Understanding fetal alcohol spectrum disorder
The estimated prevalence of fetal alcohol spectrum disorder (FASD) in Canada is greater than that of autism, cerebral palsy and Down syndrome combined, and the incremental cost per case of FASD over a person’s lifespan is estimated at $1.1 million.1
FASD is a lifelong disability that impacts the brain and body of individuals prenatally exposed to alcohol. Individuals frequently have challenges in their daily living and need support with motor skills, physical health, learning, memory, emotional regulation and social skills.2,3 Emerging evidence suggests that FASD is also associated with chronic disease and mental health disorders and adverse societal experiences.4,5 When undiagnosed and unsupported, individuals with FASD are more likely to experience substance use challenges, mental health conditions, involvement with the criminal justice and child welfare systems, emotional and physical abuse, trauma and disrupted housing.6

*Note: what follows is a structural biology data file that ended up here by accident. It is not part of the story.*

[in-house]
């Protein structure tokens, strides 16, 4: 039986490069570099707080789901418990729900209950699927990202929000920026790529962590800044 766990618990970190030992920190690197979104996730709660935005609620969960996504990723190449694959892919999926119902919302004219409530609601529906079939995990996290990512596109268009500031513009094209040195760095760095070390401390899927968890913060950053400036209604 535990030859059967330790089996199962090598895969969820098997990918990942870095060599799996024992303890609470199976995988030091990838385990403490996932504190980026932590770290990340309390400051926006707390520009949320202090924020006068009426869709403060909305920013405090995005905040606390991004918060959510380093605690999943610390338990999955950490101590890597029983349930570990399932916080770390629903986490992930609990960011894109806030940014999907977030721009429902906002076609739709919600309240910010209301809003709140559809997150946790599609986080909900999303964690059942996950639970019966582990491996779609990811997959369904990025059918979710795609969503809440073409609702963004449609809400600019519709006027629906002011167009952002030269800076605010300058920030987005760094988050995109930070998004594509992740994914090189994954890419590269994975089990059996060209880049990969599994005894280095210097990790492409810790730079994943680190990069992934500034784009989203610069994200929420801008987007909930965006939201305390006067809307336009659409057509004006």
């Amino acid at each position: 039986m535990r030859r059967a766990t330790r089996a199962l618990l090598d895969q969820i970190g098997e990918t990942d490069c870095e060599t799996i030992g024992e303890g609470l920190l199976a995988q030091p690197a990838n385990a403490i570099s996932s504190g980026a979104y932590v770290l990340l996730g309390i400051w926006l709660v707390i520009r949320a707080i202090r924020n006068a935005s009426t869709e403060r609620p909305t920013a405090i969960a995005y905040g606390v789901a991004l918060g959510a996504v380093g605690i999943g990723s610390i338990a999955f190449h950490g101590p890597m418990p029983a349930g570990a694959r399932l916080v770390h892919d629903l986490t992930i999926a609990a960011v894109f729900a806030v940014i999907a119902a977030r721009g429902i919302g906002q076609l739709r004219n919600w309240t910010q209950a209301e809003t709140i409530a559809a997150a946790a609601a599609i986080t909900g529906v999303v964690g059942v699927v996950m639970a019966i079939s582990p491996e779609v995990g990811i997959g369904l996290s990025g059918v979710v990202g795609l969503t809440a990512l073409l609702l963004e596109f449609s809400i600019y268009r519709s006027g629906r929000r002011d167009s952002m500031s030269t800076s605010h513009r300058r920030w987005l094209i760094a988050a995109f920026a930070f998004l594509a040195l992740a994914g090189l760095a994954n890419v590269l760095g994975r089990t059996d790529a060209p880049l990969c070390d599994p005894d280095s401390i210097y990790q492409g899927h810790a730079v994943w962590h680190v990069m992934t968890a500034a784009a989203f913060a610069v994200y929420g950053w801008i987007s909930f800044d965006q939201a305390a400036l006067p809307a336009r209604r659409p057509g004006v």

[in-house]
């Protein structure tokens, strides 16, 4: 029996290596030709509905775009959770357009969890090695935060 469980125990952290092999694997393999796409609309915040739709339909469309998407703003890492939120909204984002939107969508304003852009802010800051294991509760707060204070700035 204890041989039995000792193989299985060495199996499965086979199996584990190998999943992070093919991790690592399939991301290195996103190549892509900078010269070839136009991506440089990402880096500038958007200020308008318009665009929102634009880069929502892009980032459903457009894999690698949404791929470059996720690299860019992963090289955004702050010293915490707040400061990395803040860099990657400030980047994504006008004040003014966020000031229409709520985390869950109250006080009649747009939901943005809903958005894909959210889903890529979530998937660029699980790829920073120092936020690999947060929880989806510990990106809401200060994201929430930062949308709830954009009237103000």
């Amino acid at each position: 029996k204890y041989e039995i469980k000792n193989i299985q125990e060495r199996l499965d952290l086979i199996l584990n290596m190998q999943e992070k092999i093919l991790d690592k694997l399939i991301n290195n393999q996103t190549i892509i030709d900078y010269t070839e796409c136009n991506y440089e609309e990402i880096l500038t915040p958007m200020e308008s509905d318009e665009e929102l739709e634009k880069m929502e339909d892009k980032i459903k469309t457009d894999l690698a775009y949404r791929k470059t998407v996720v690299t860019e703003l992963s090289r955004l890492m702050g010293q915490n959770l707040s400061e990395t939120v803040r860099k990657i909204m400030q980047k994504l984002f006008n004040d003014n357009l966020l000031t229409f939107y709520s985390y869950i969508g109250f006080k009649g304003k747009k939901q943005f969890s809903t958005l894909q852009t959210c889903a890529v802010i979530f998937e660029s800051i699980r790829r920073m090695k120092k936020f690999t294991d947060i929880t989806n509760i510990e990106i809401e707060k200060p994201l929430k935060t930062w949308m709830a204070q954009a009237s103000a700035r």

FASD occurs within a web of increased risk and vulnerabilities. All populations that use alcohol are at risk for FASD, yet we still do not understand the prevalence of alcohol consumption during pregnancy, or FASD, in Canada.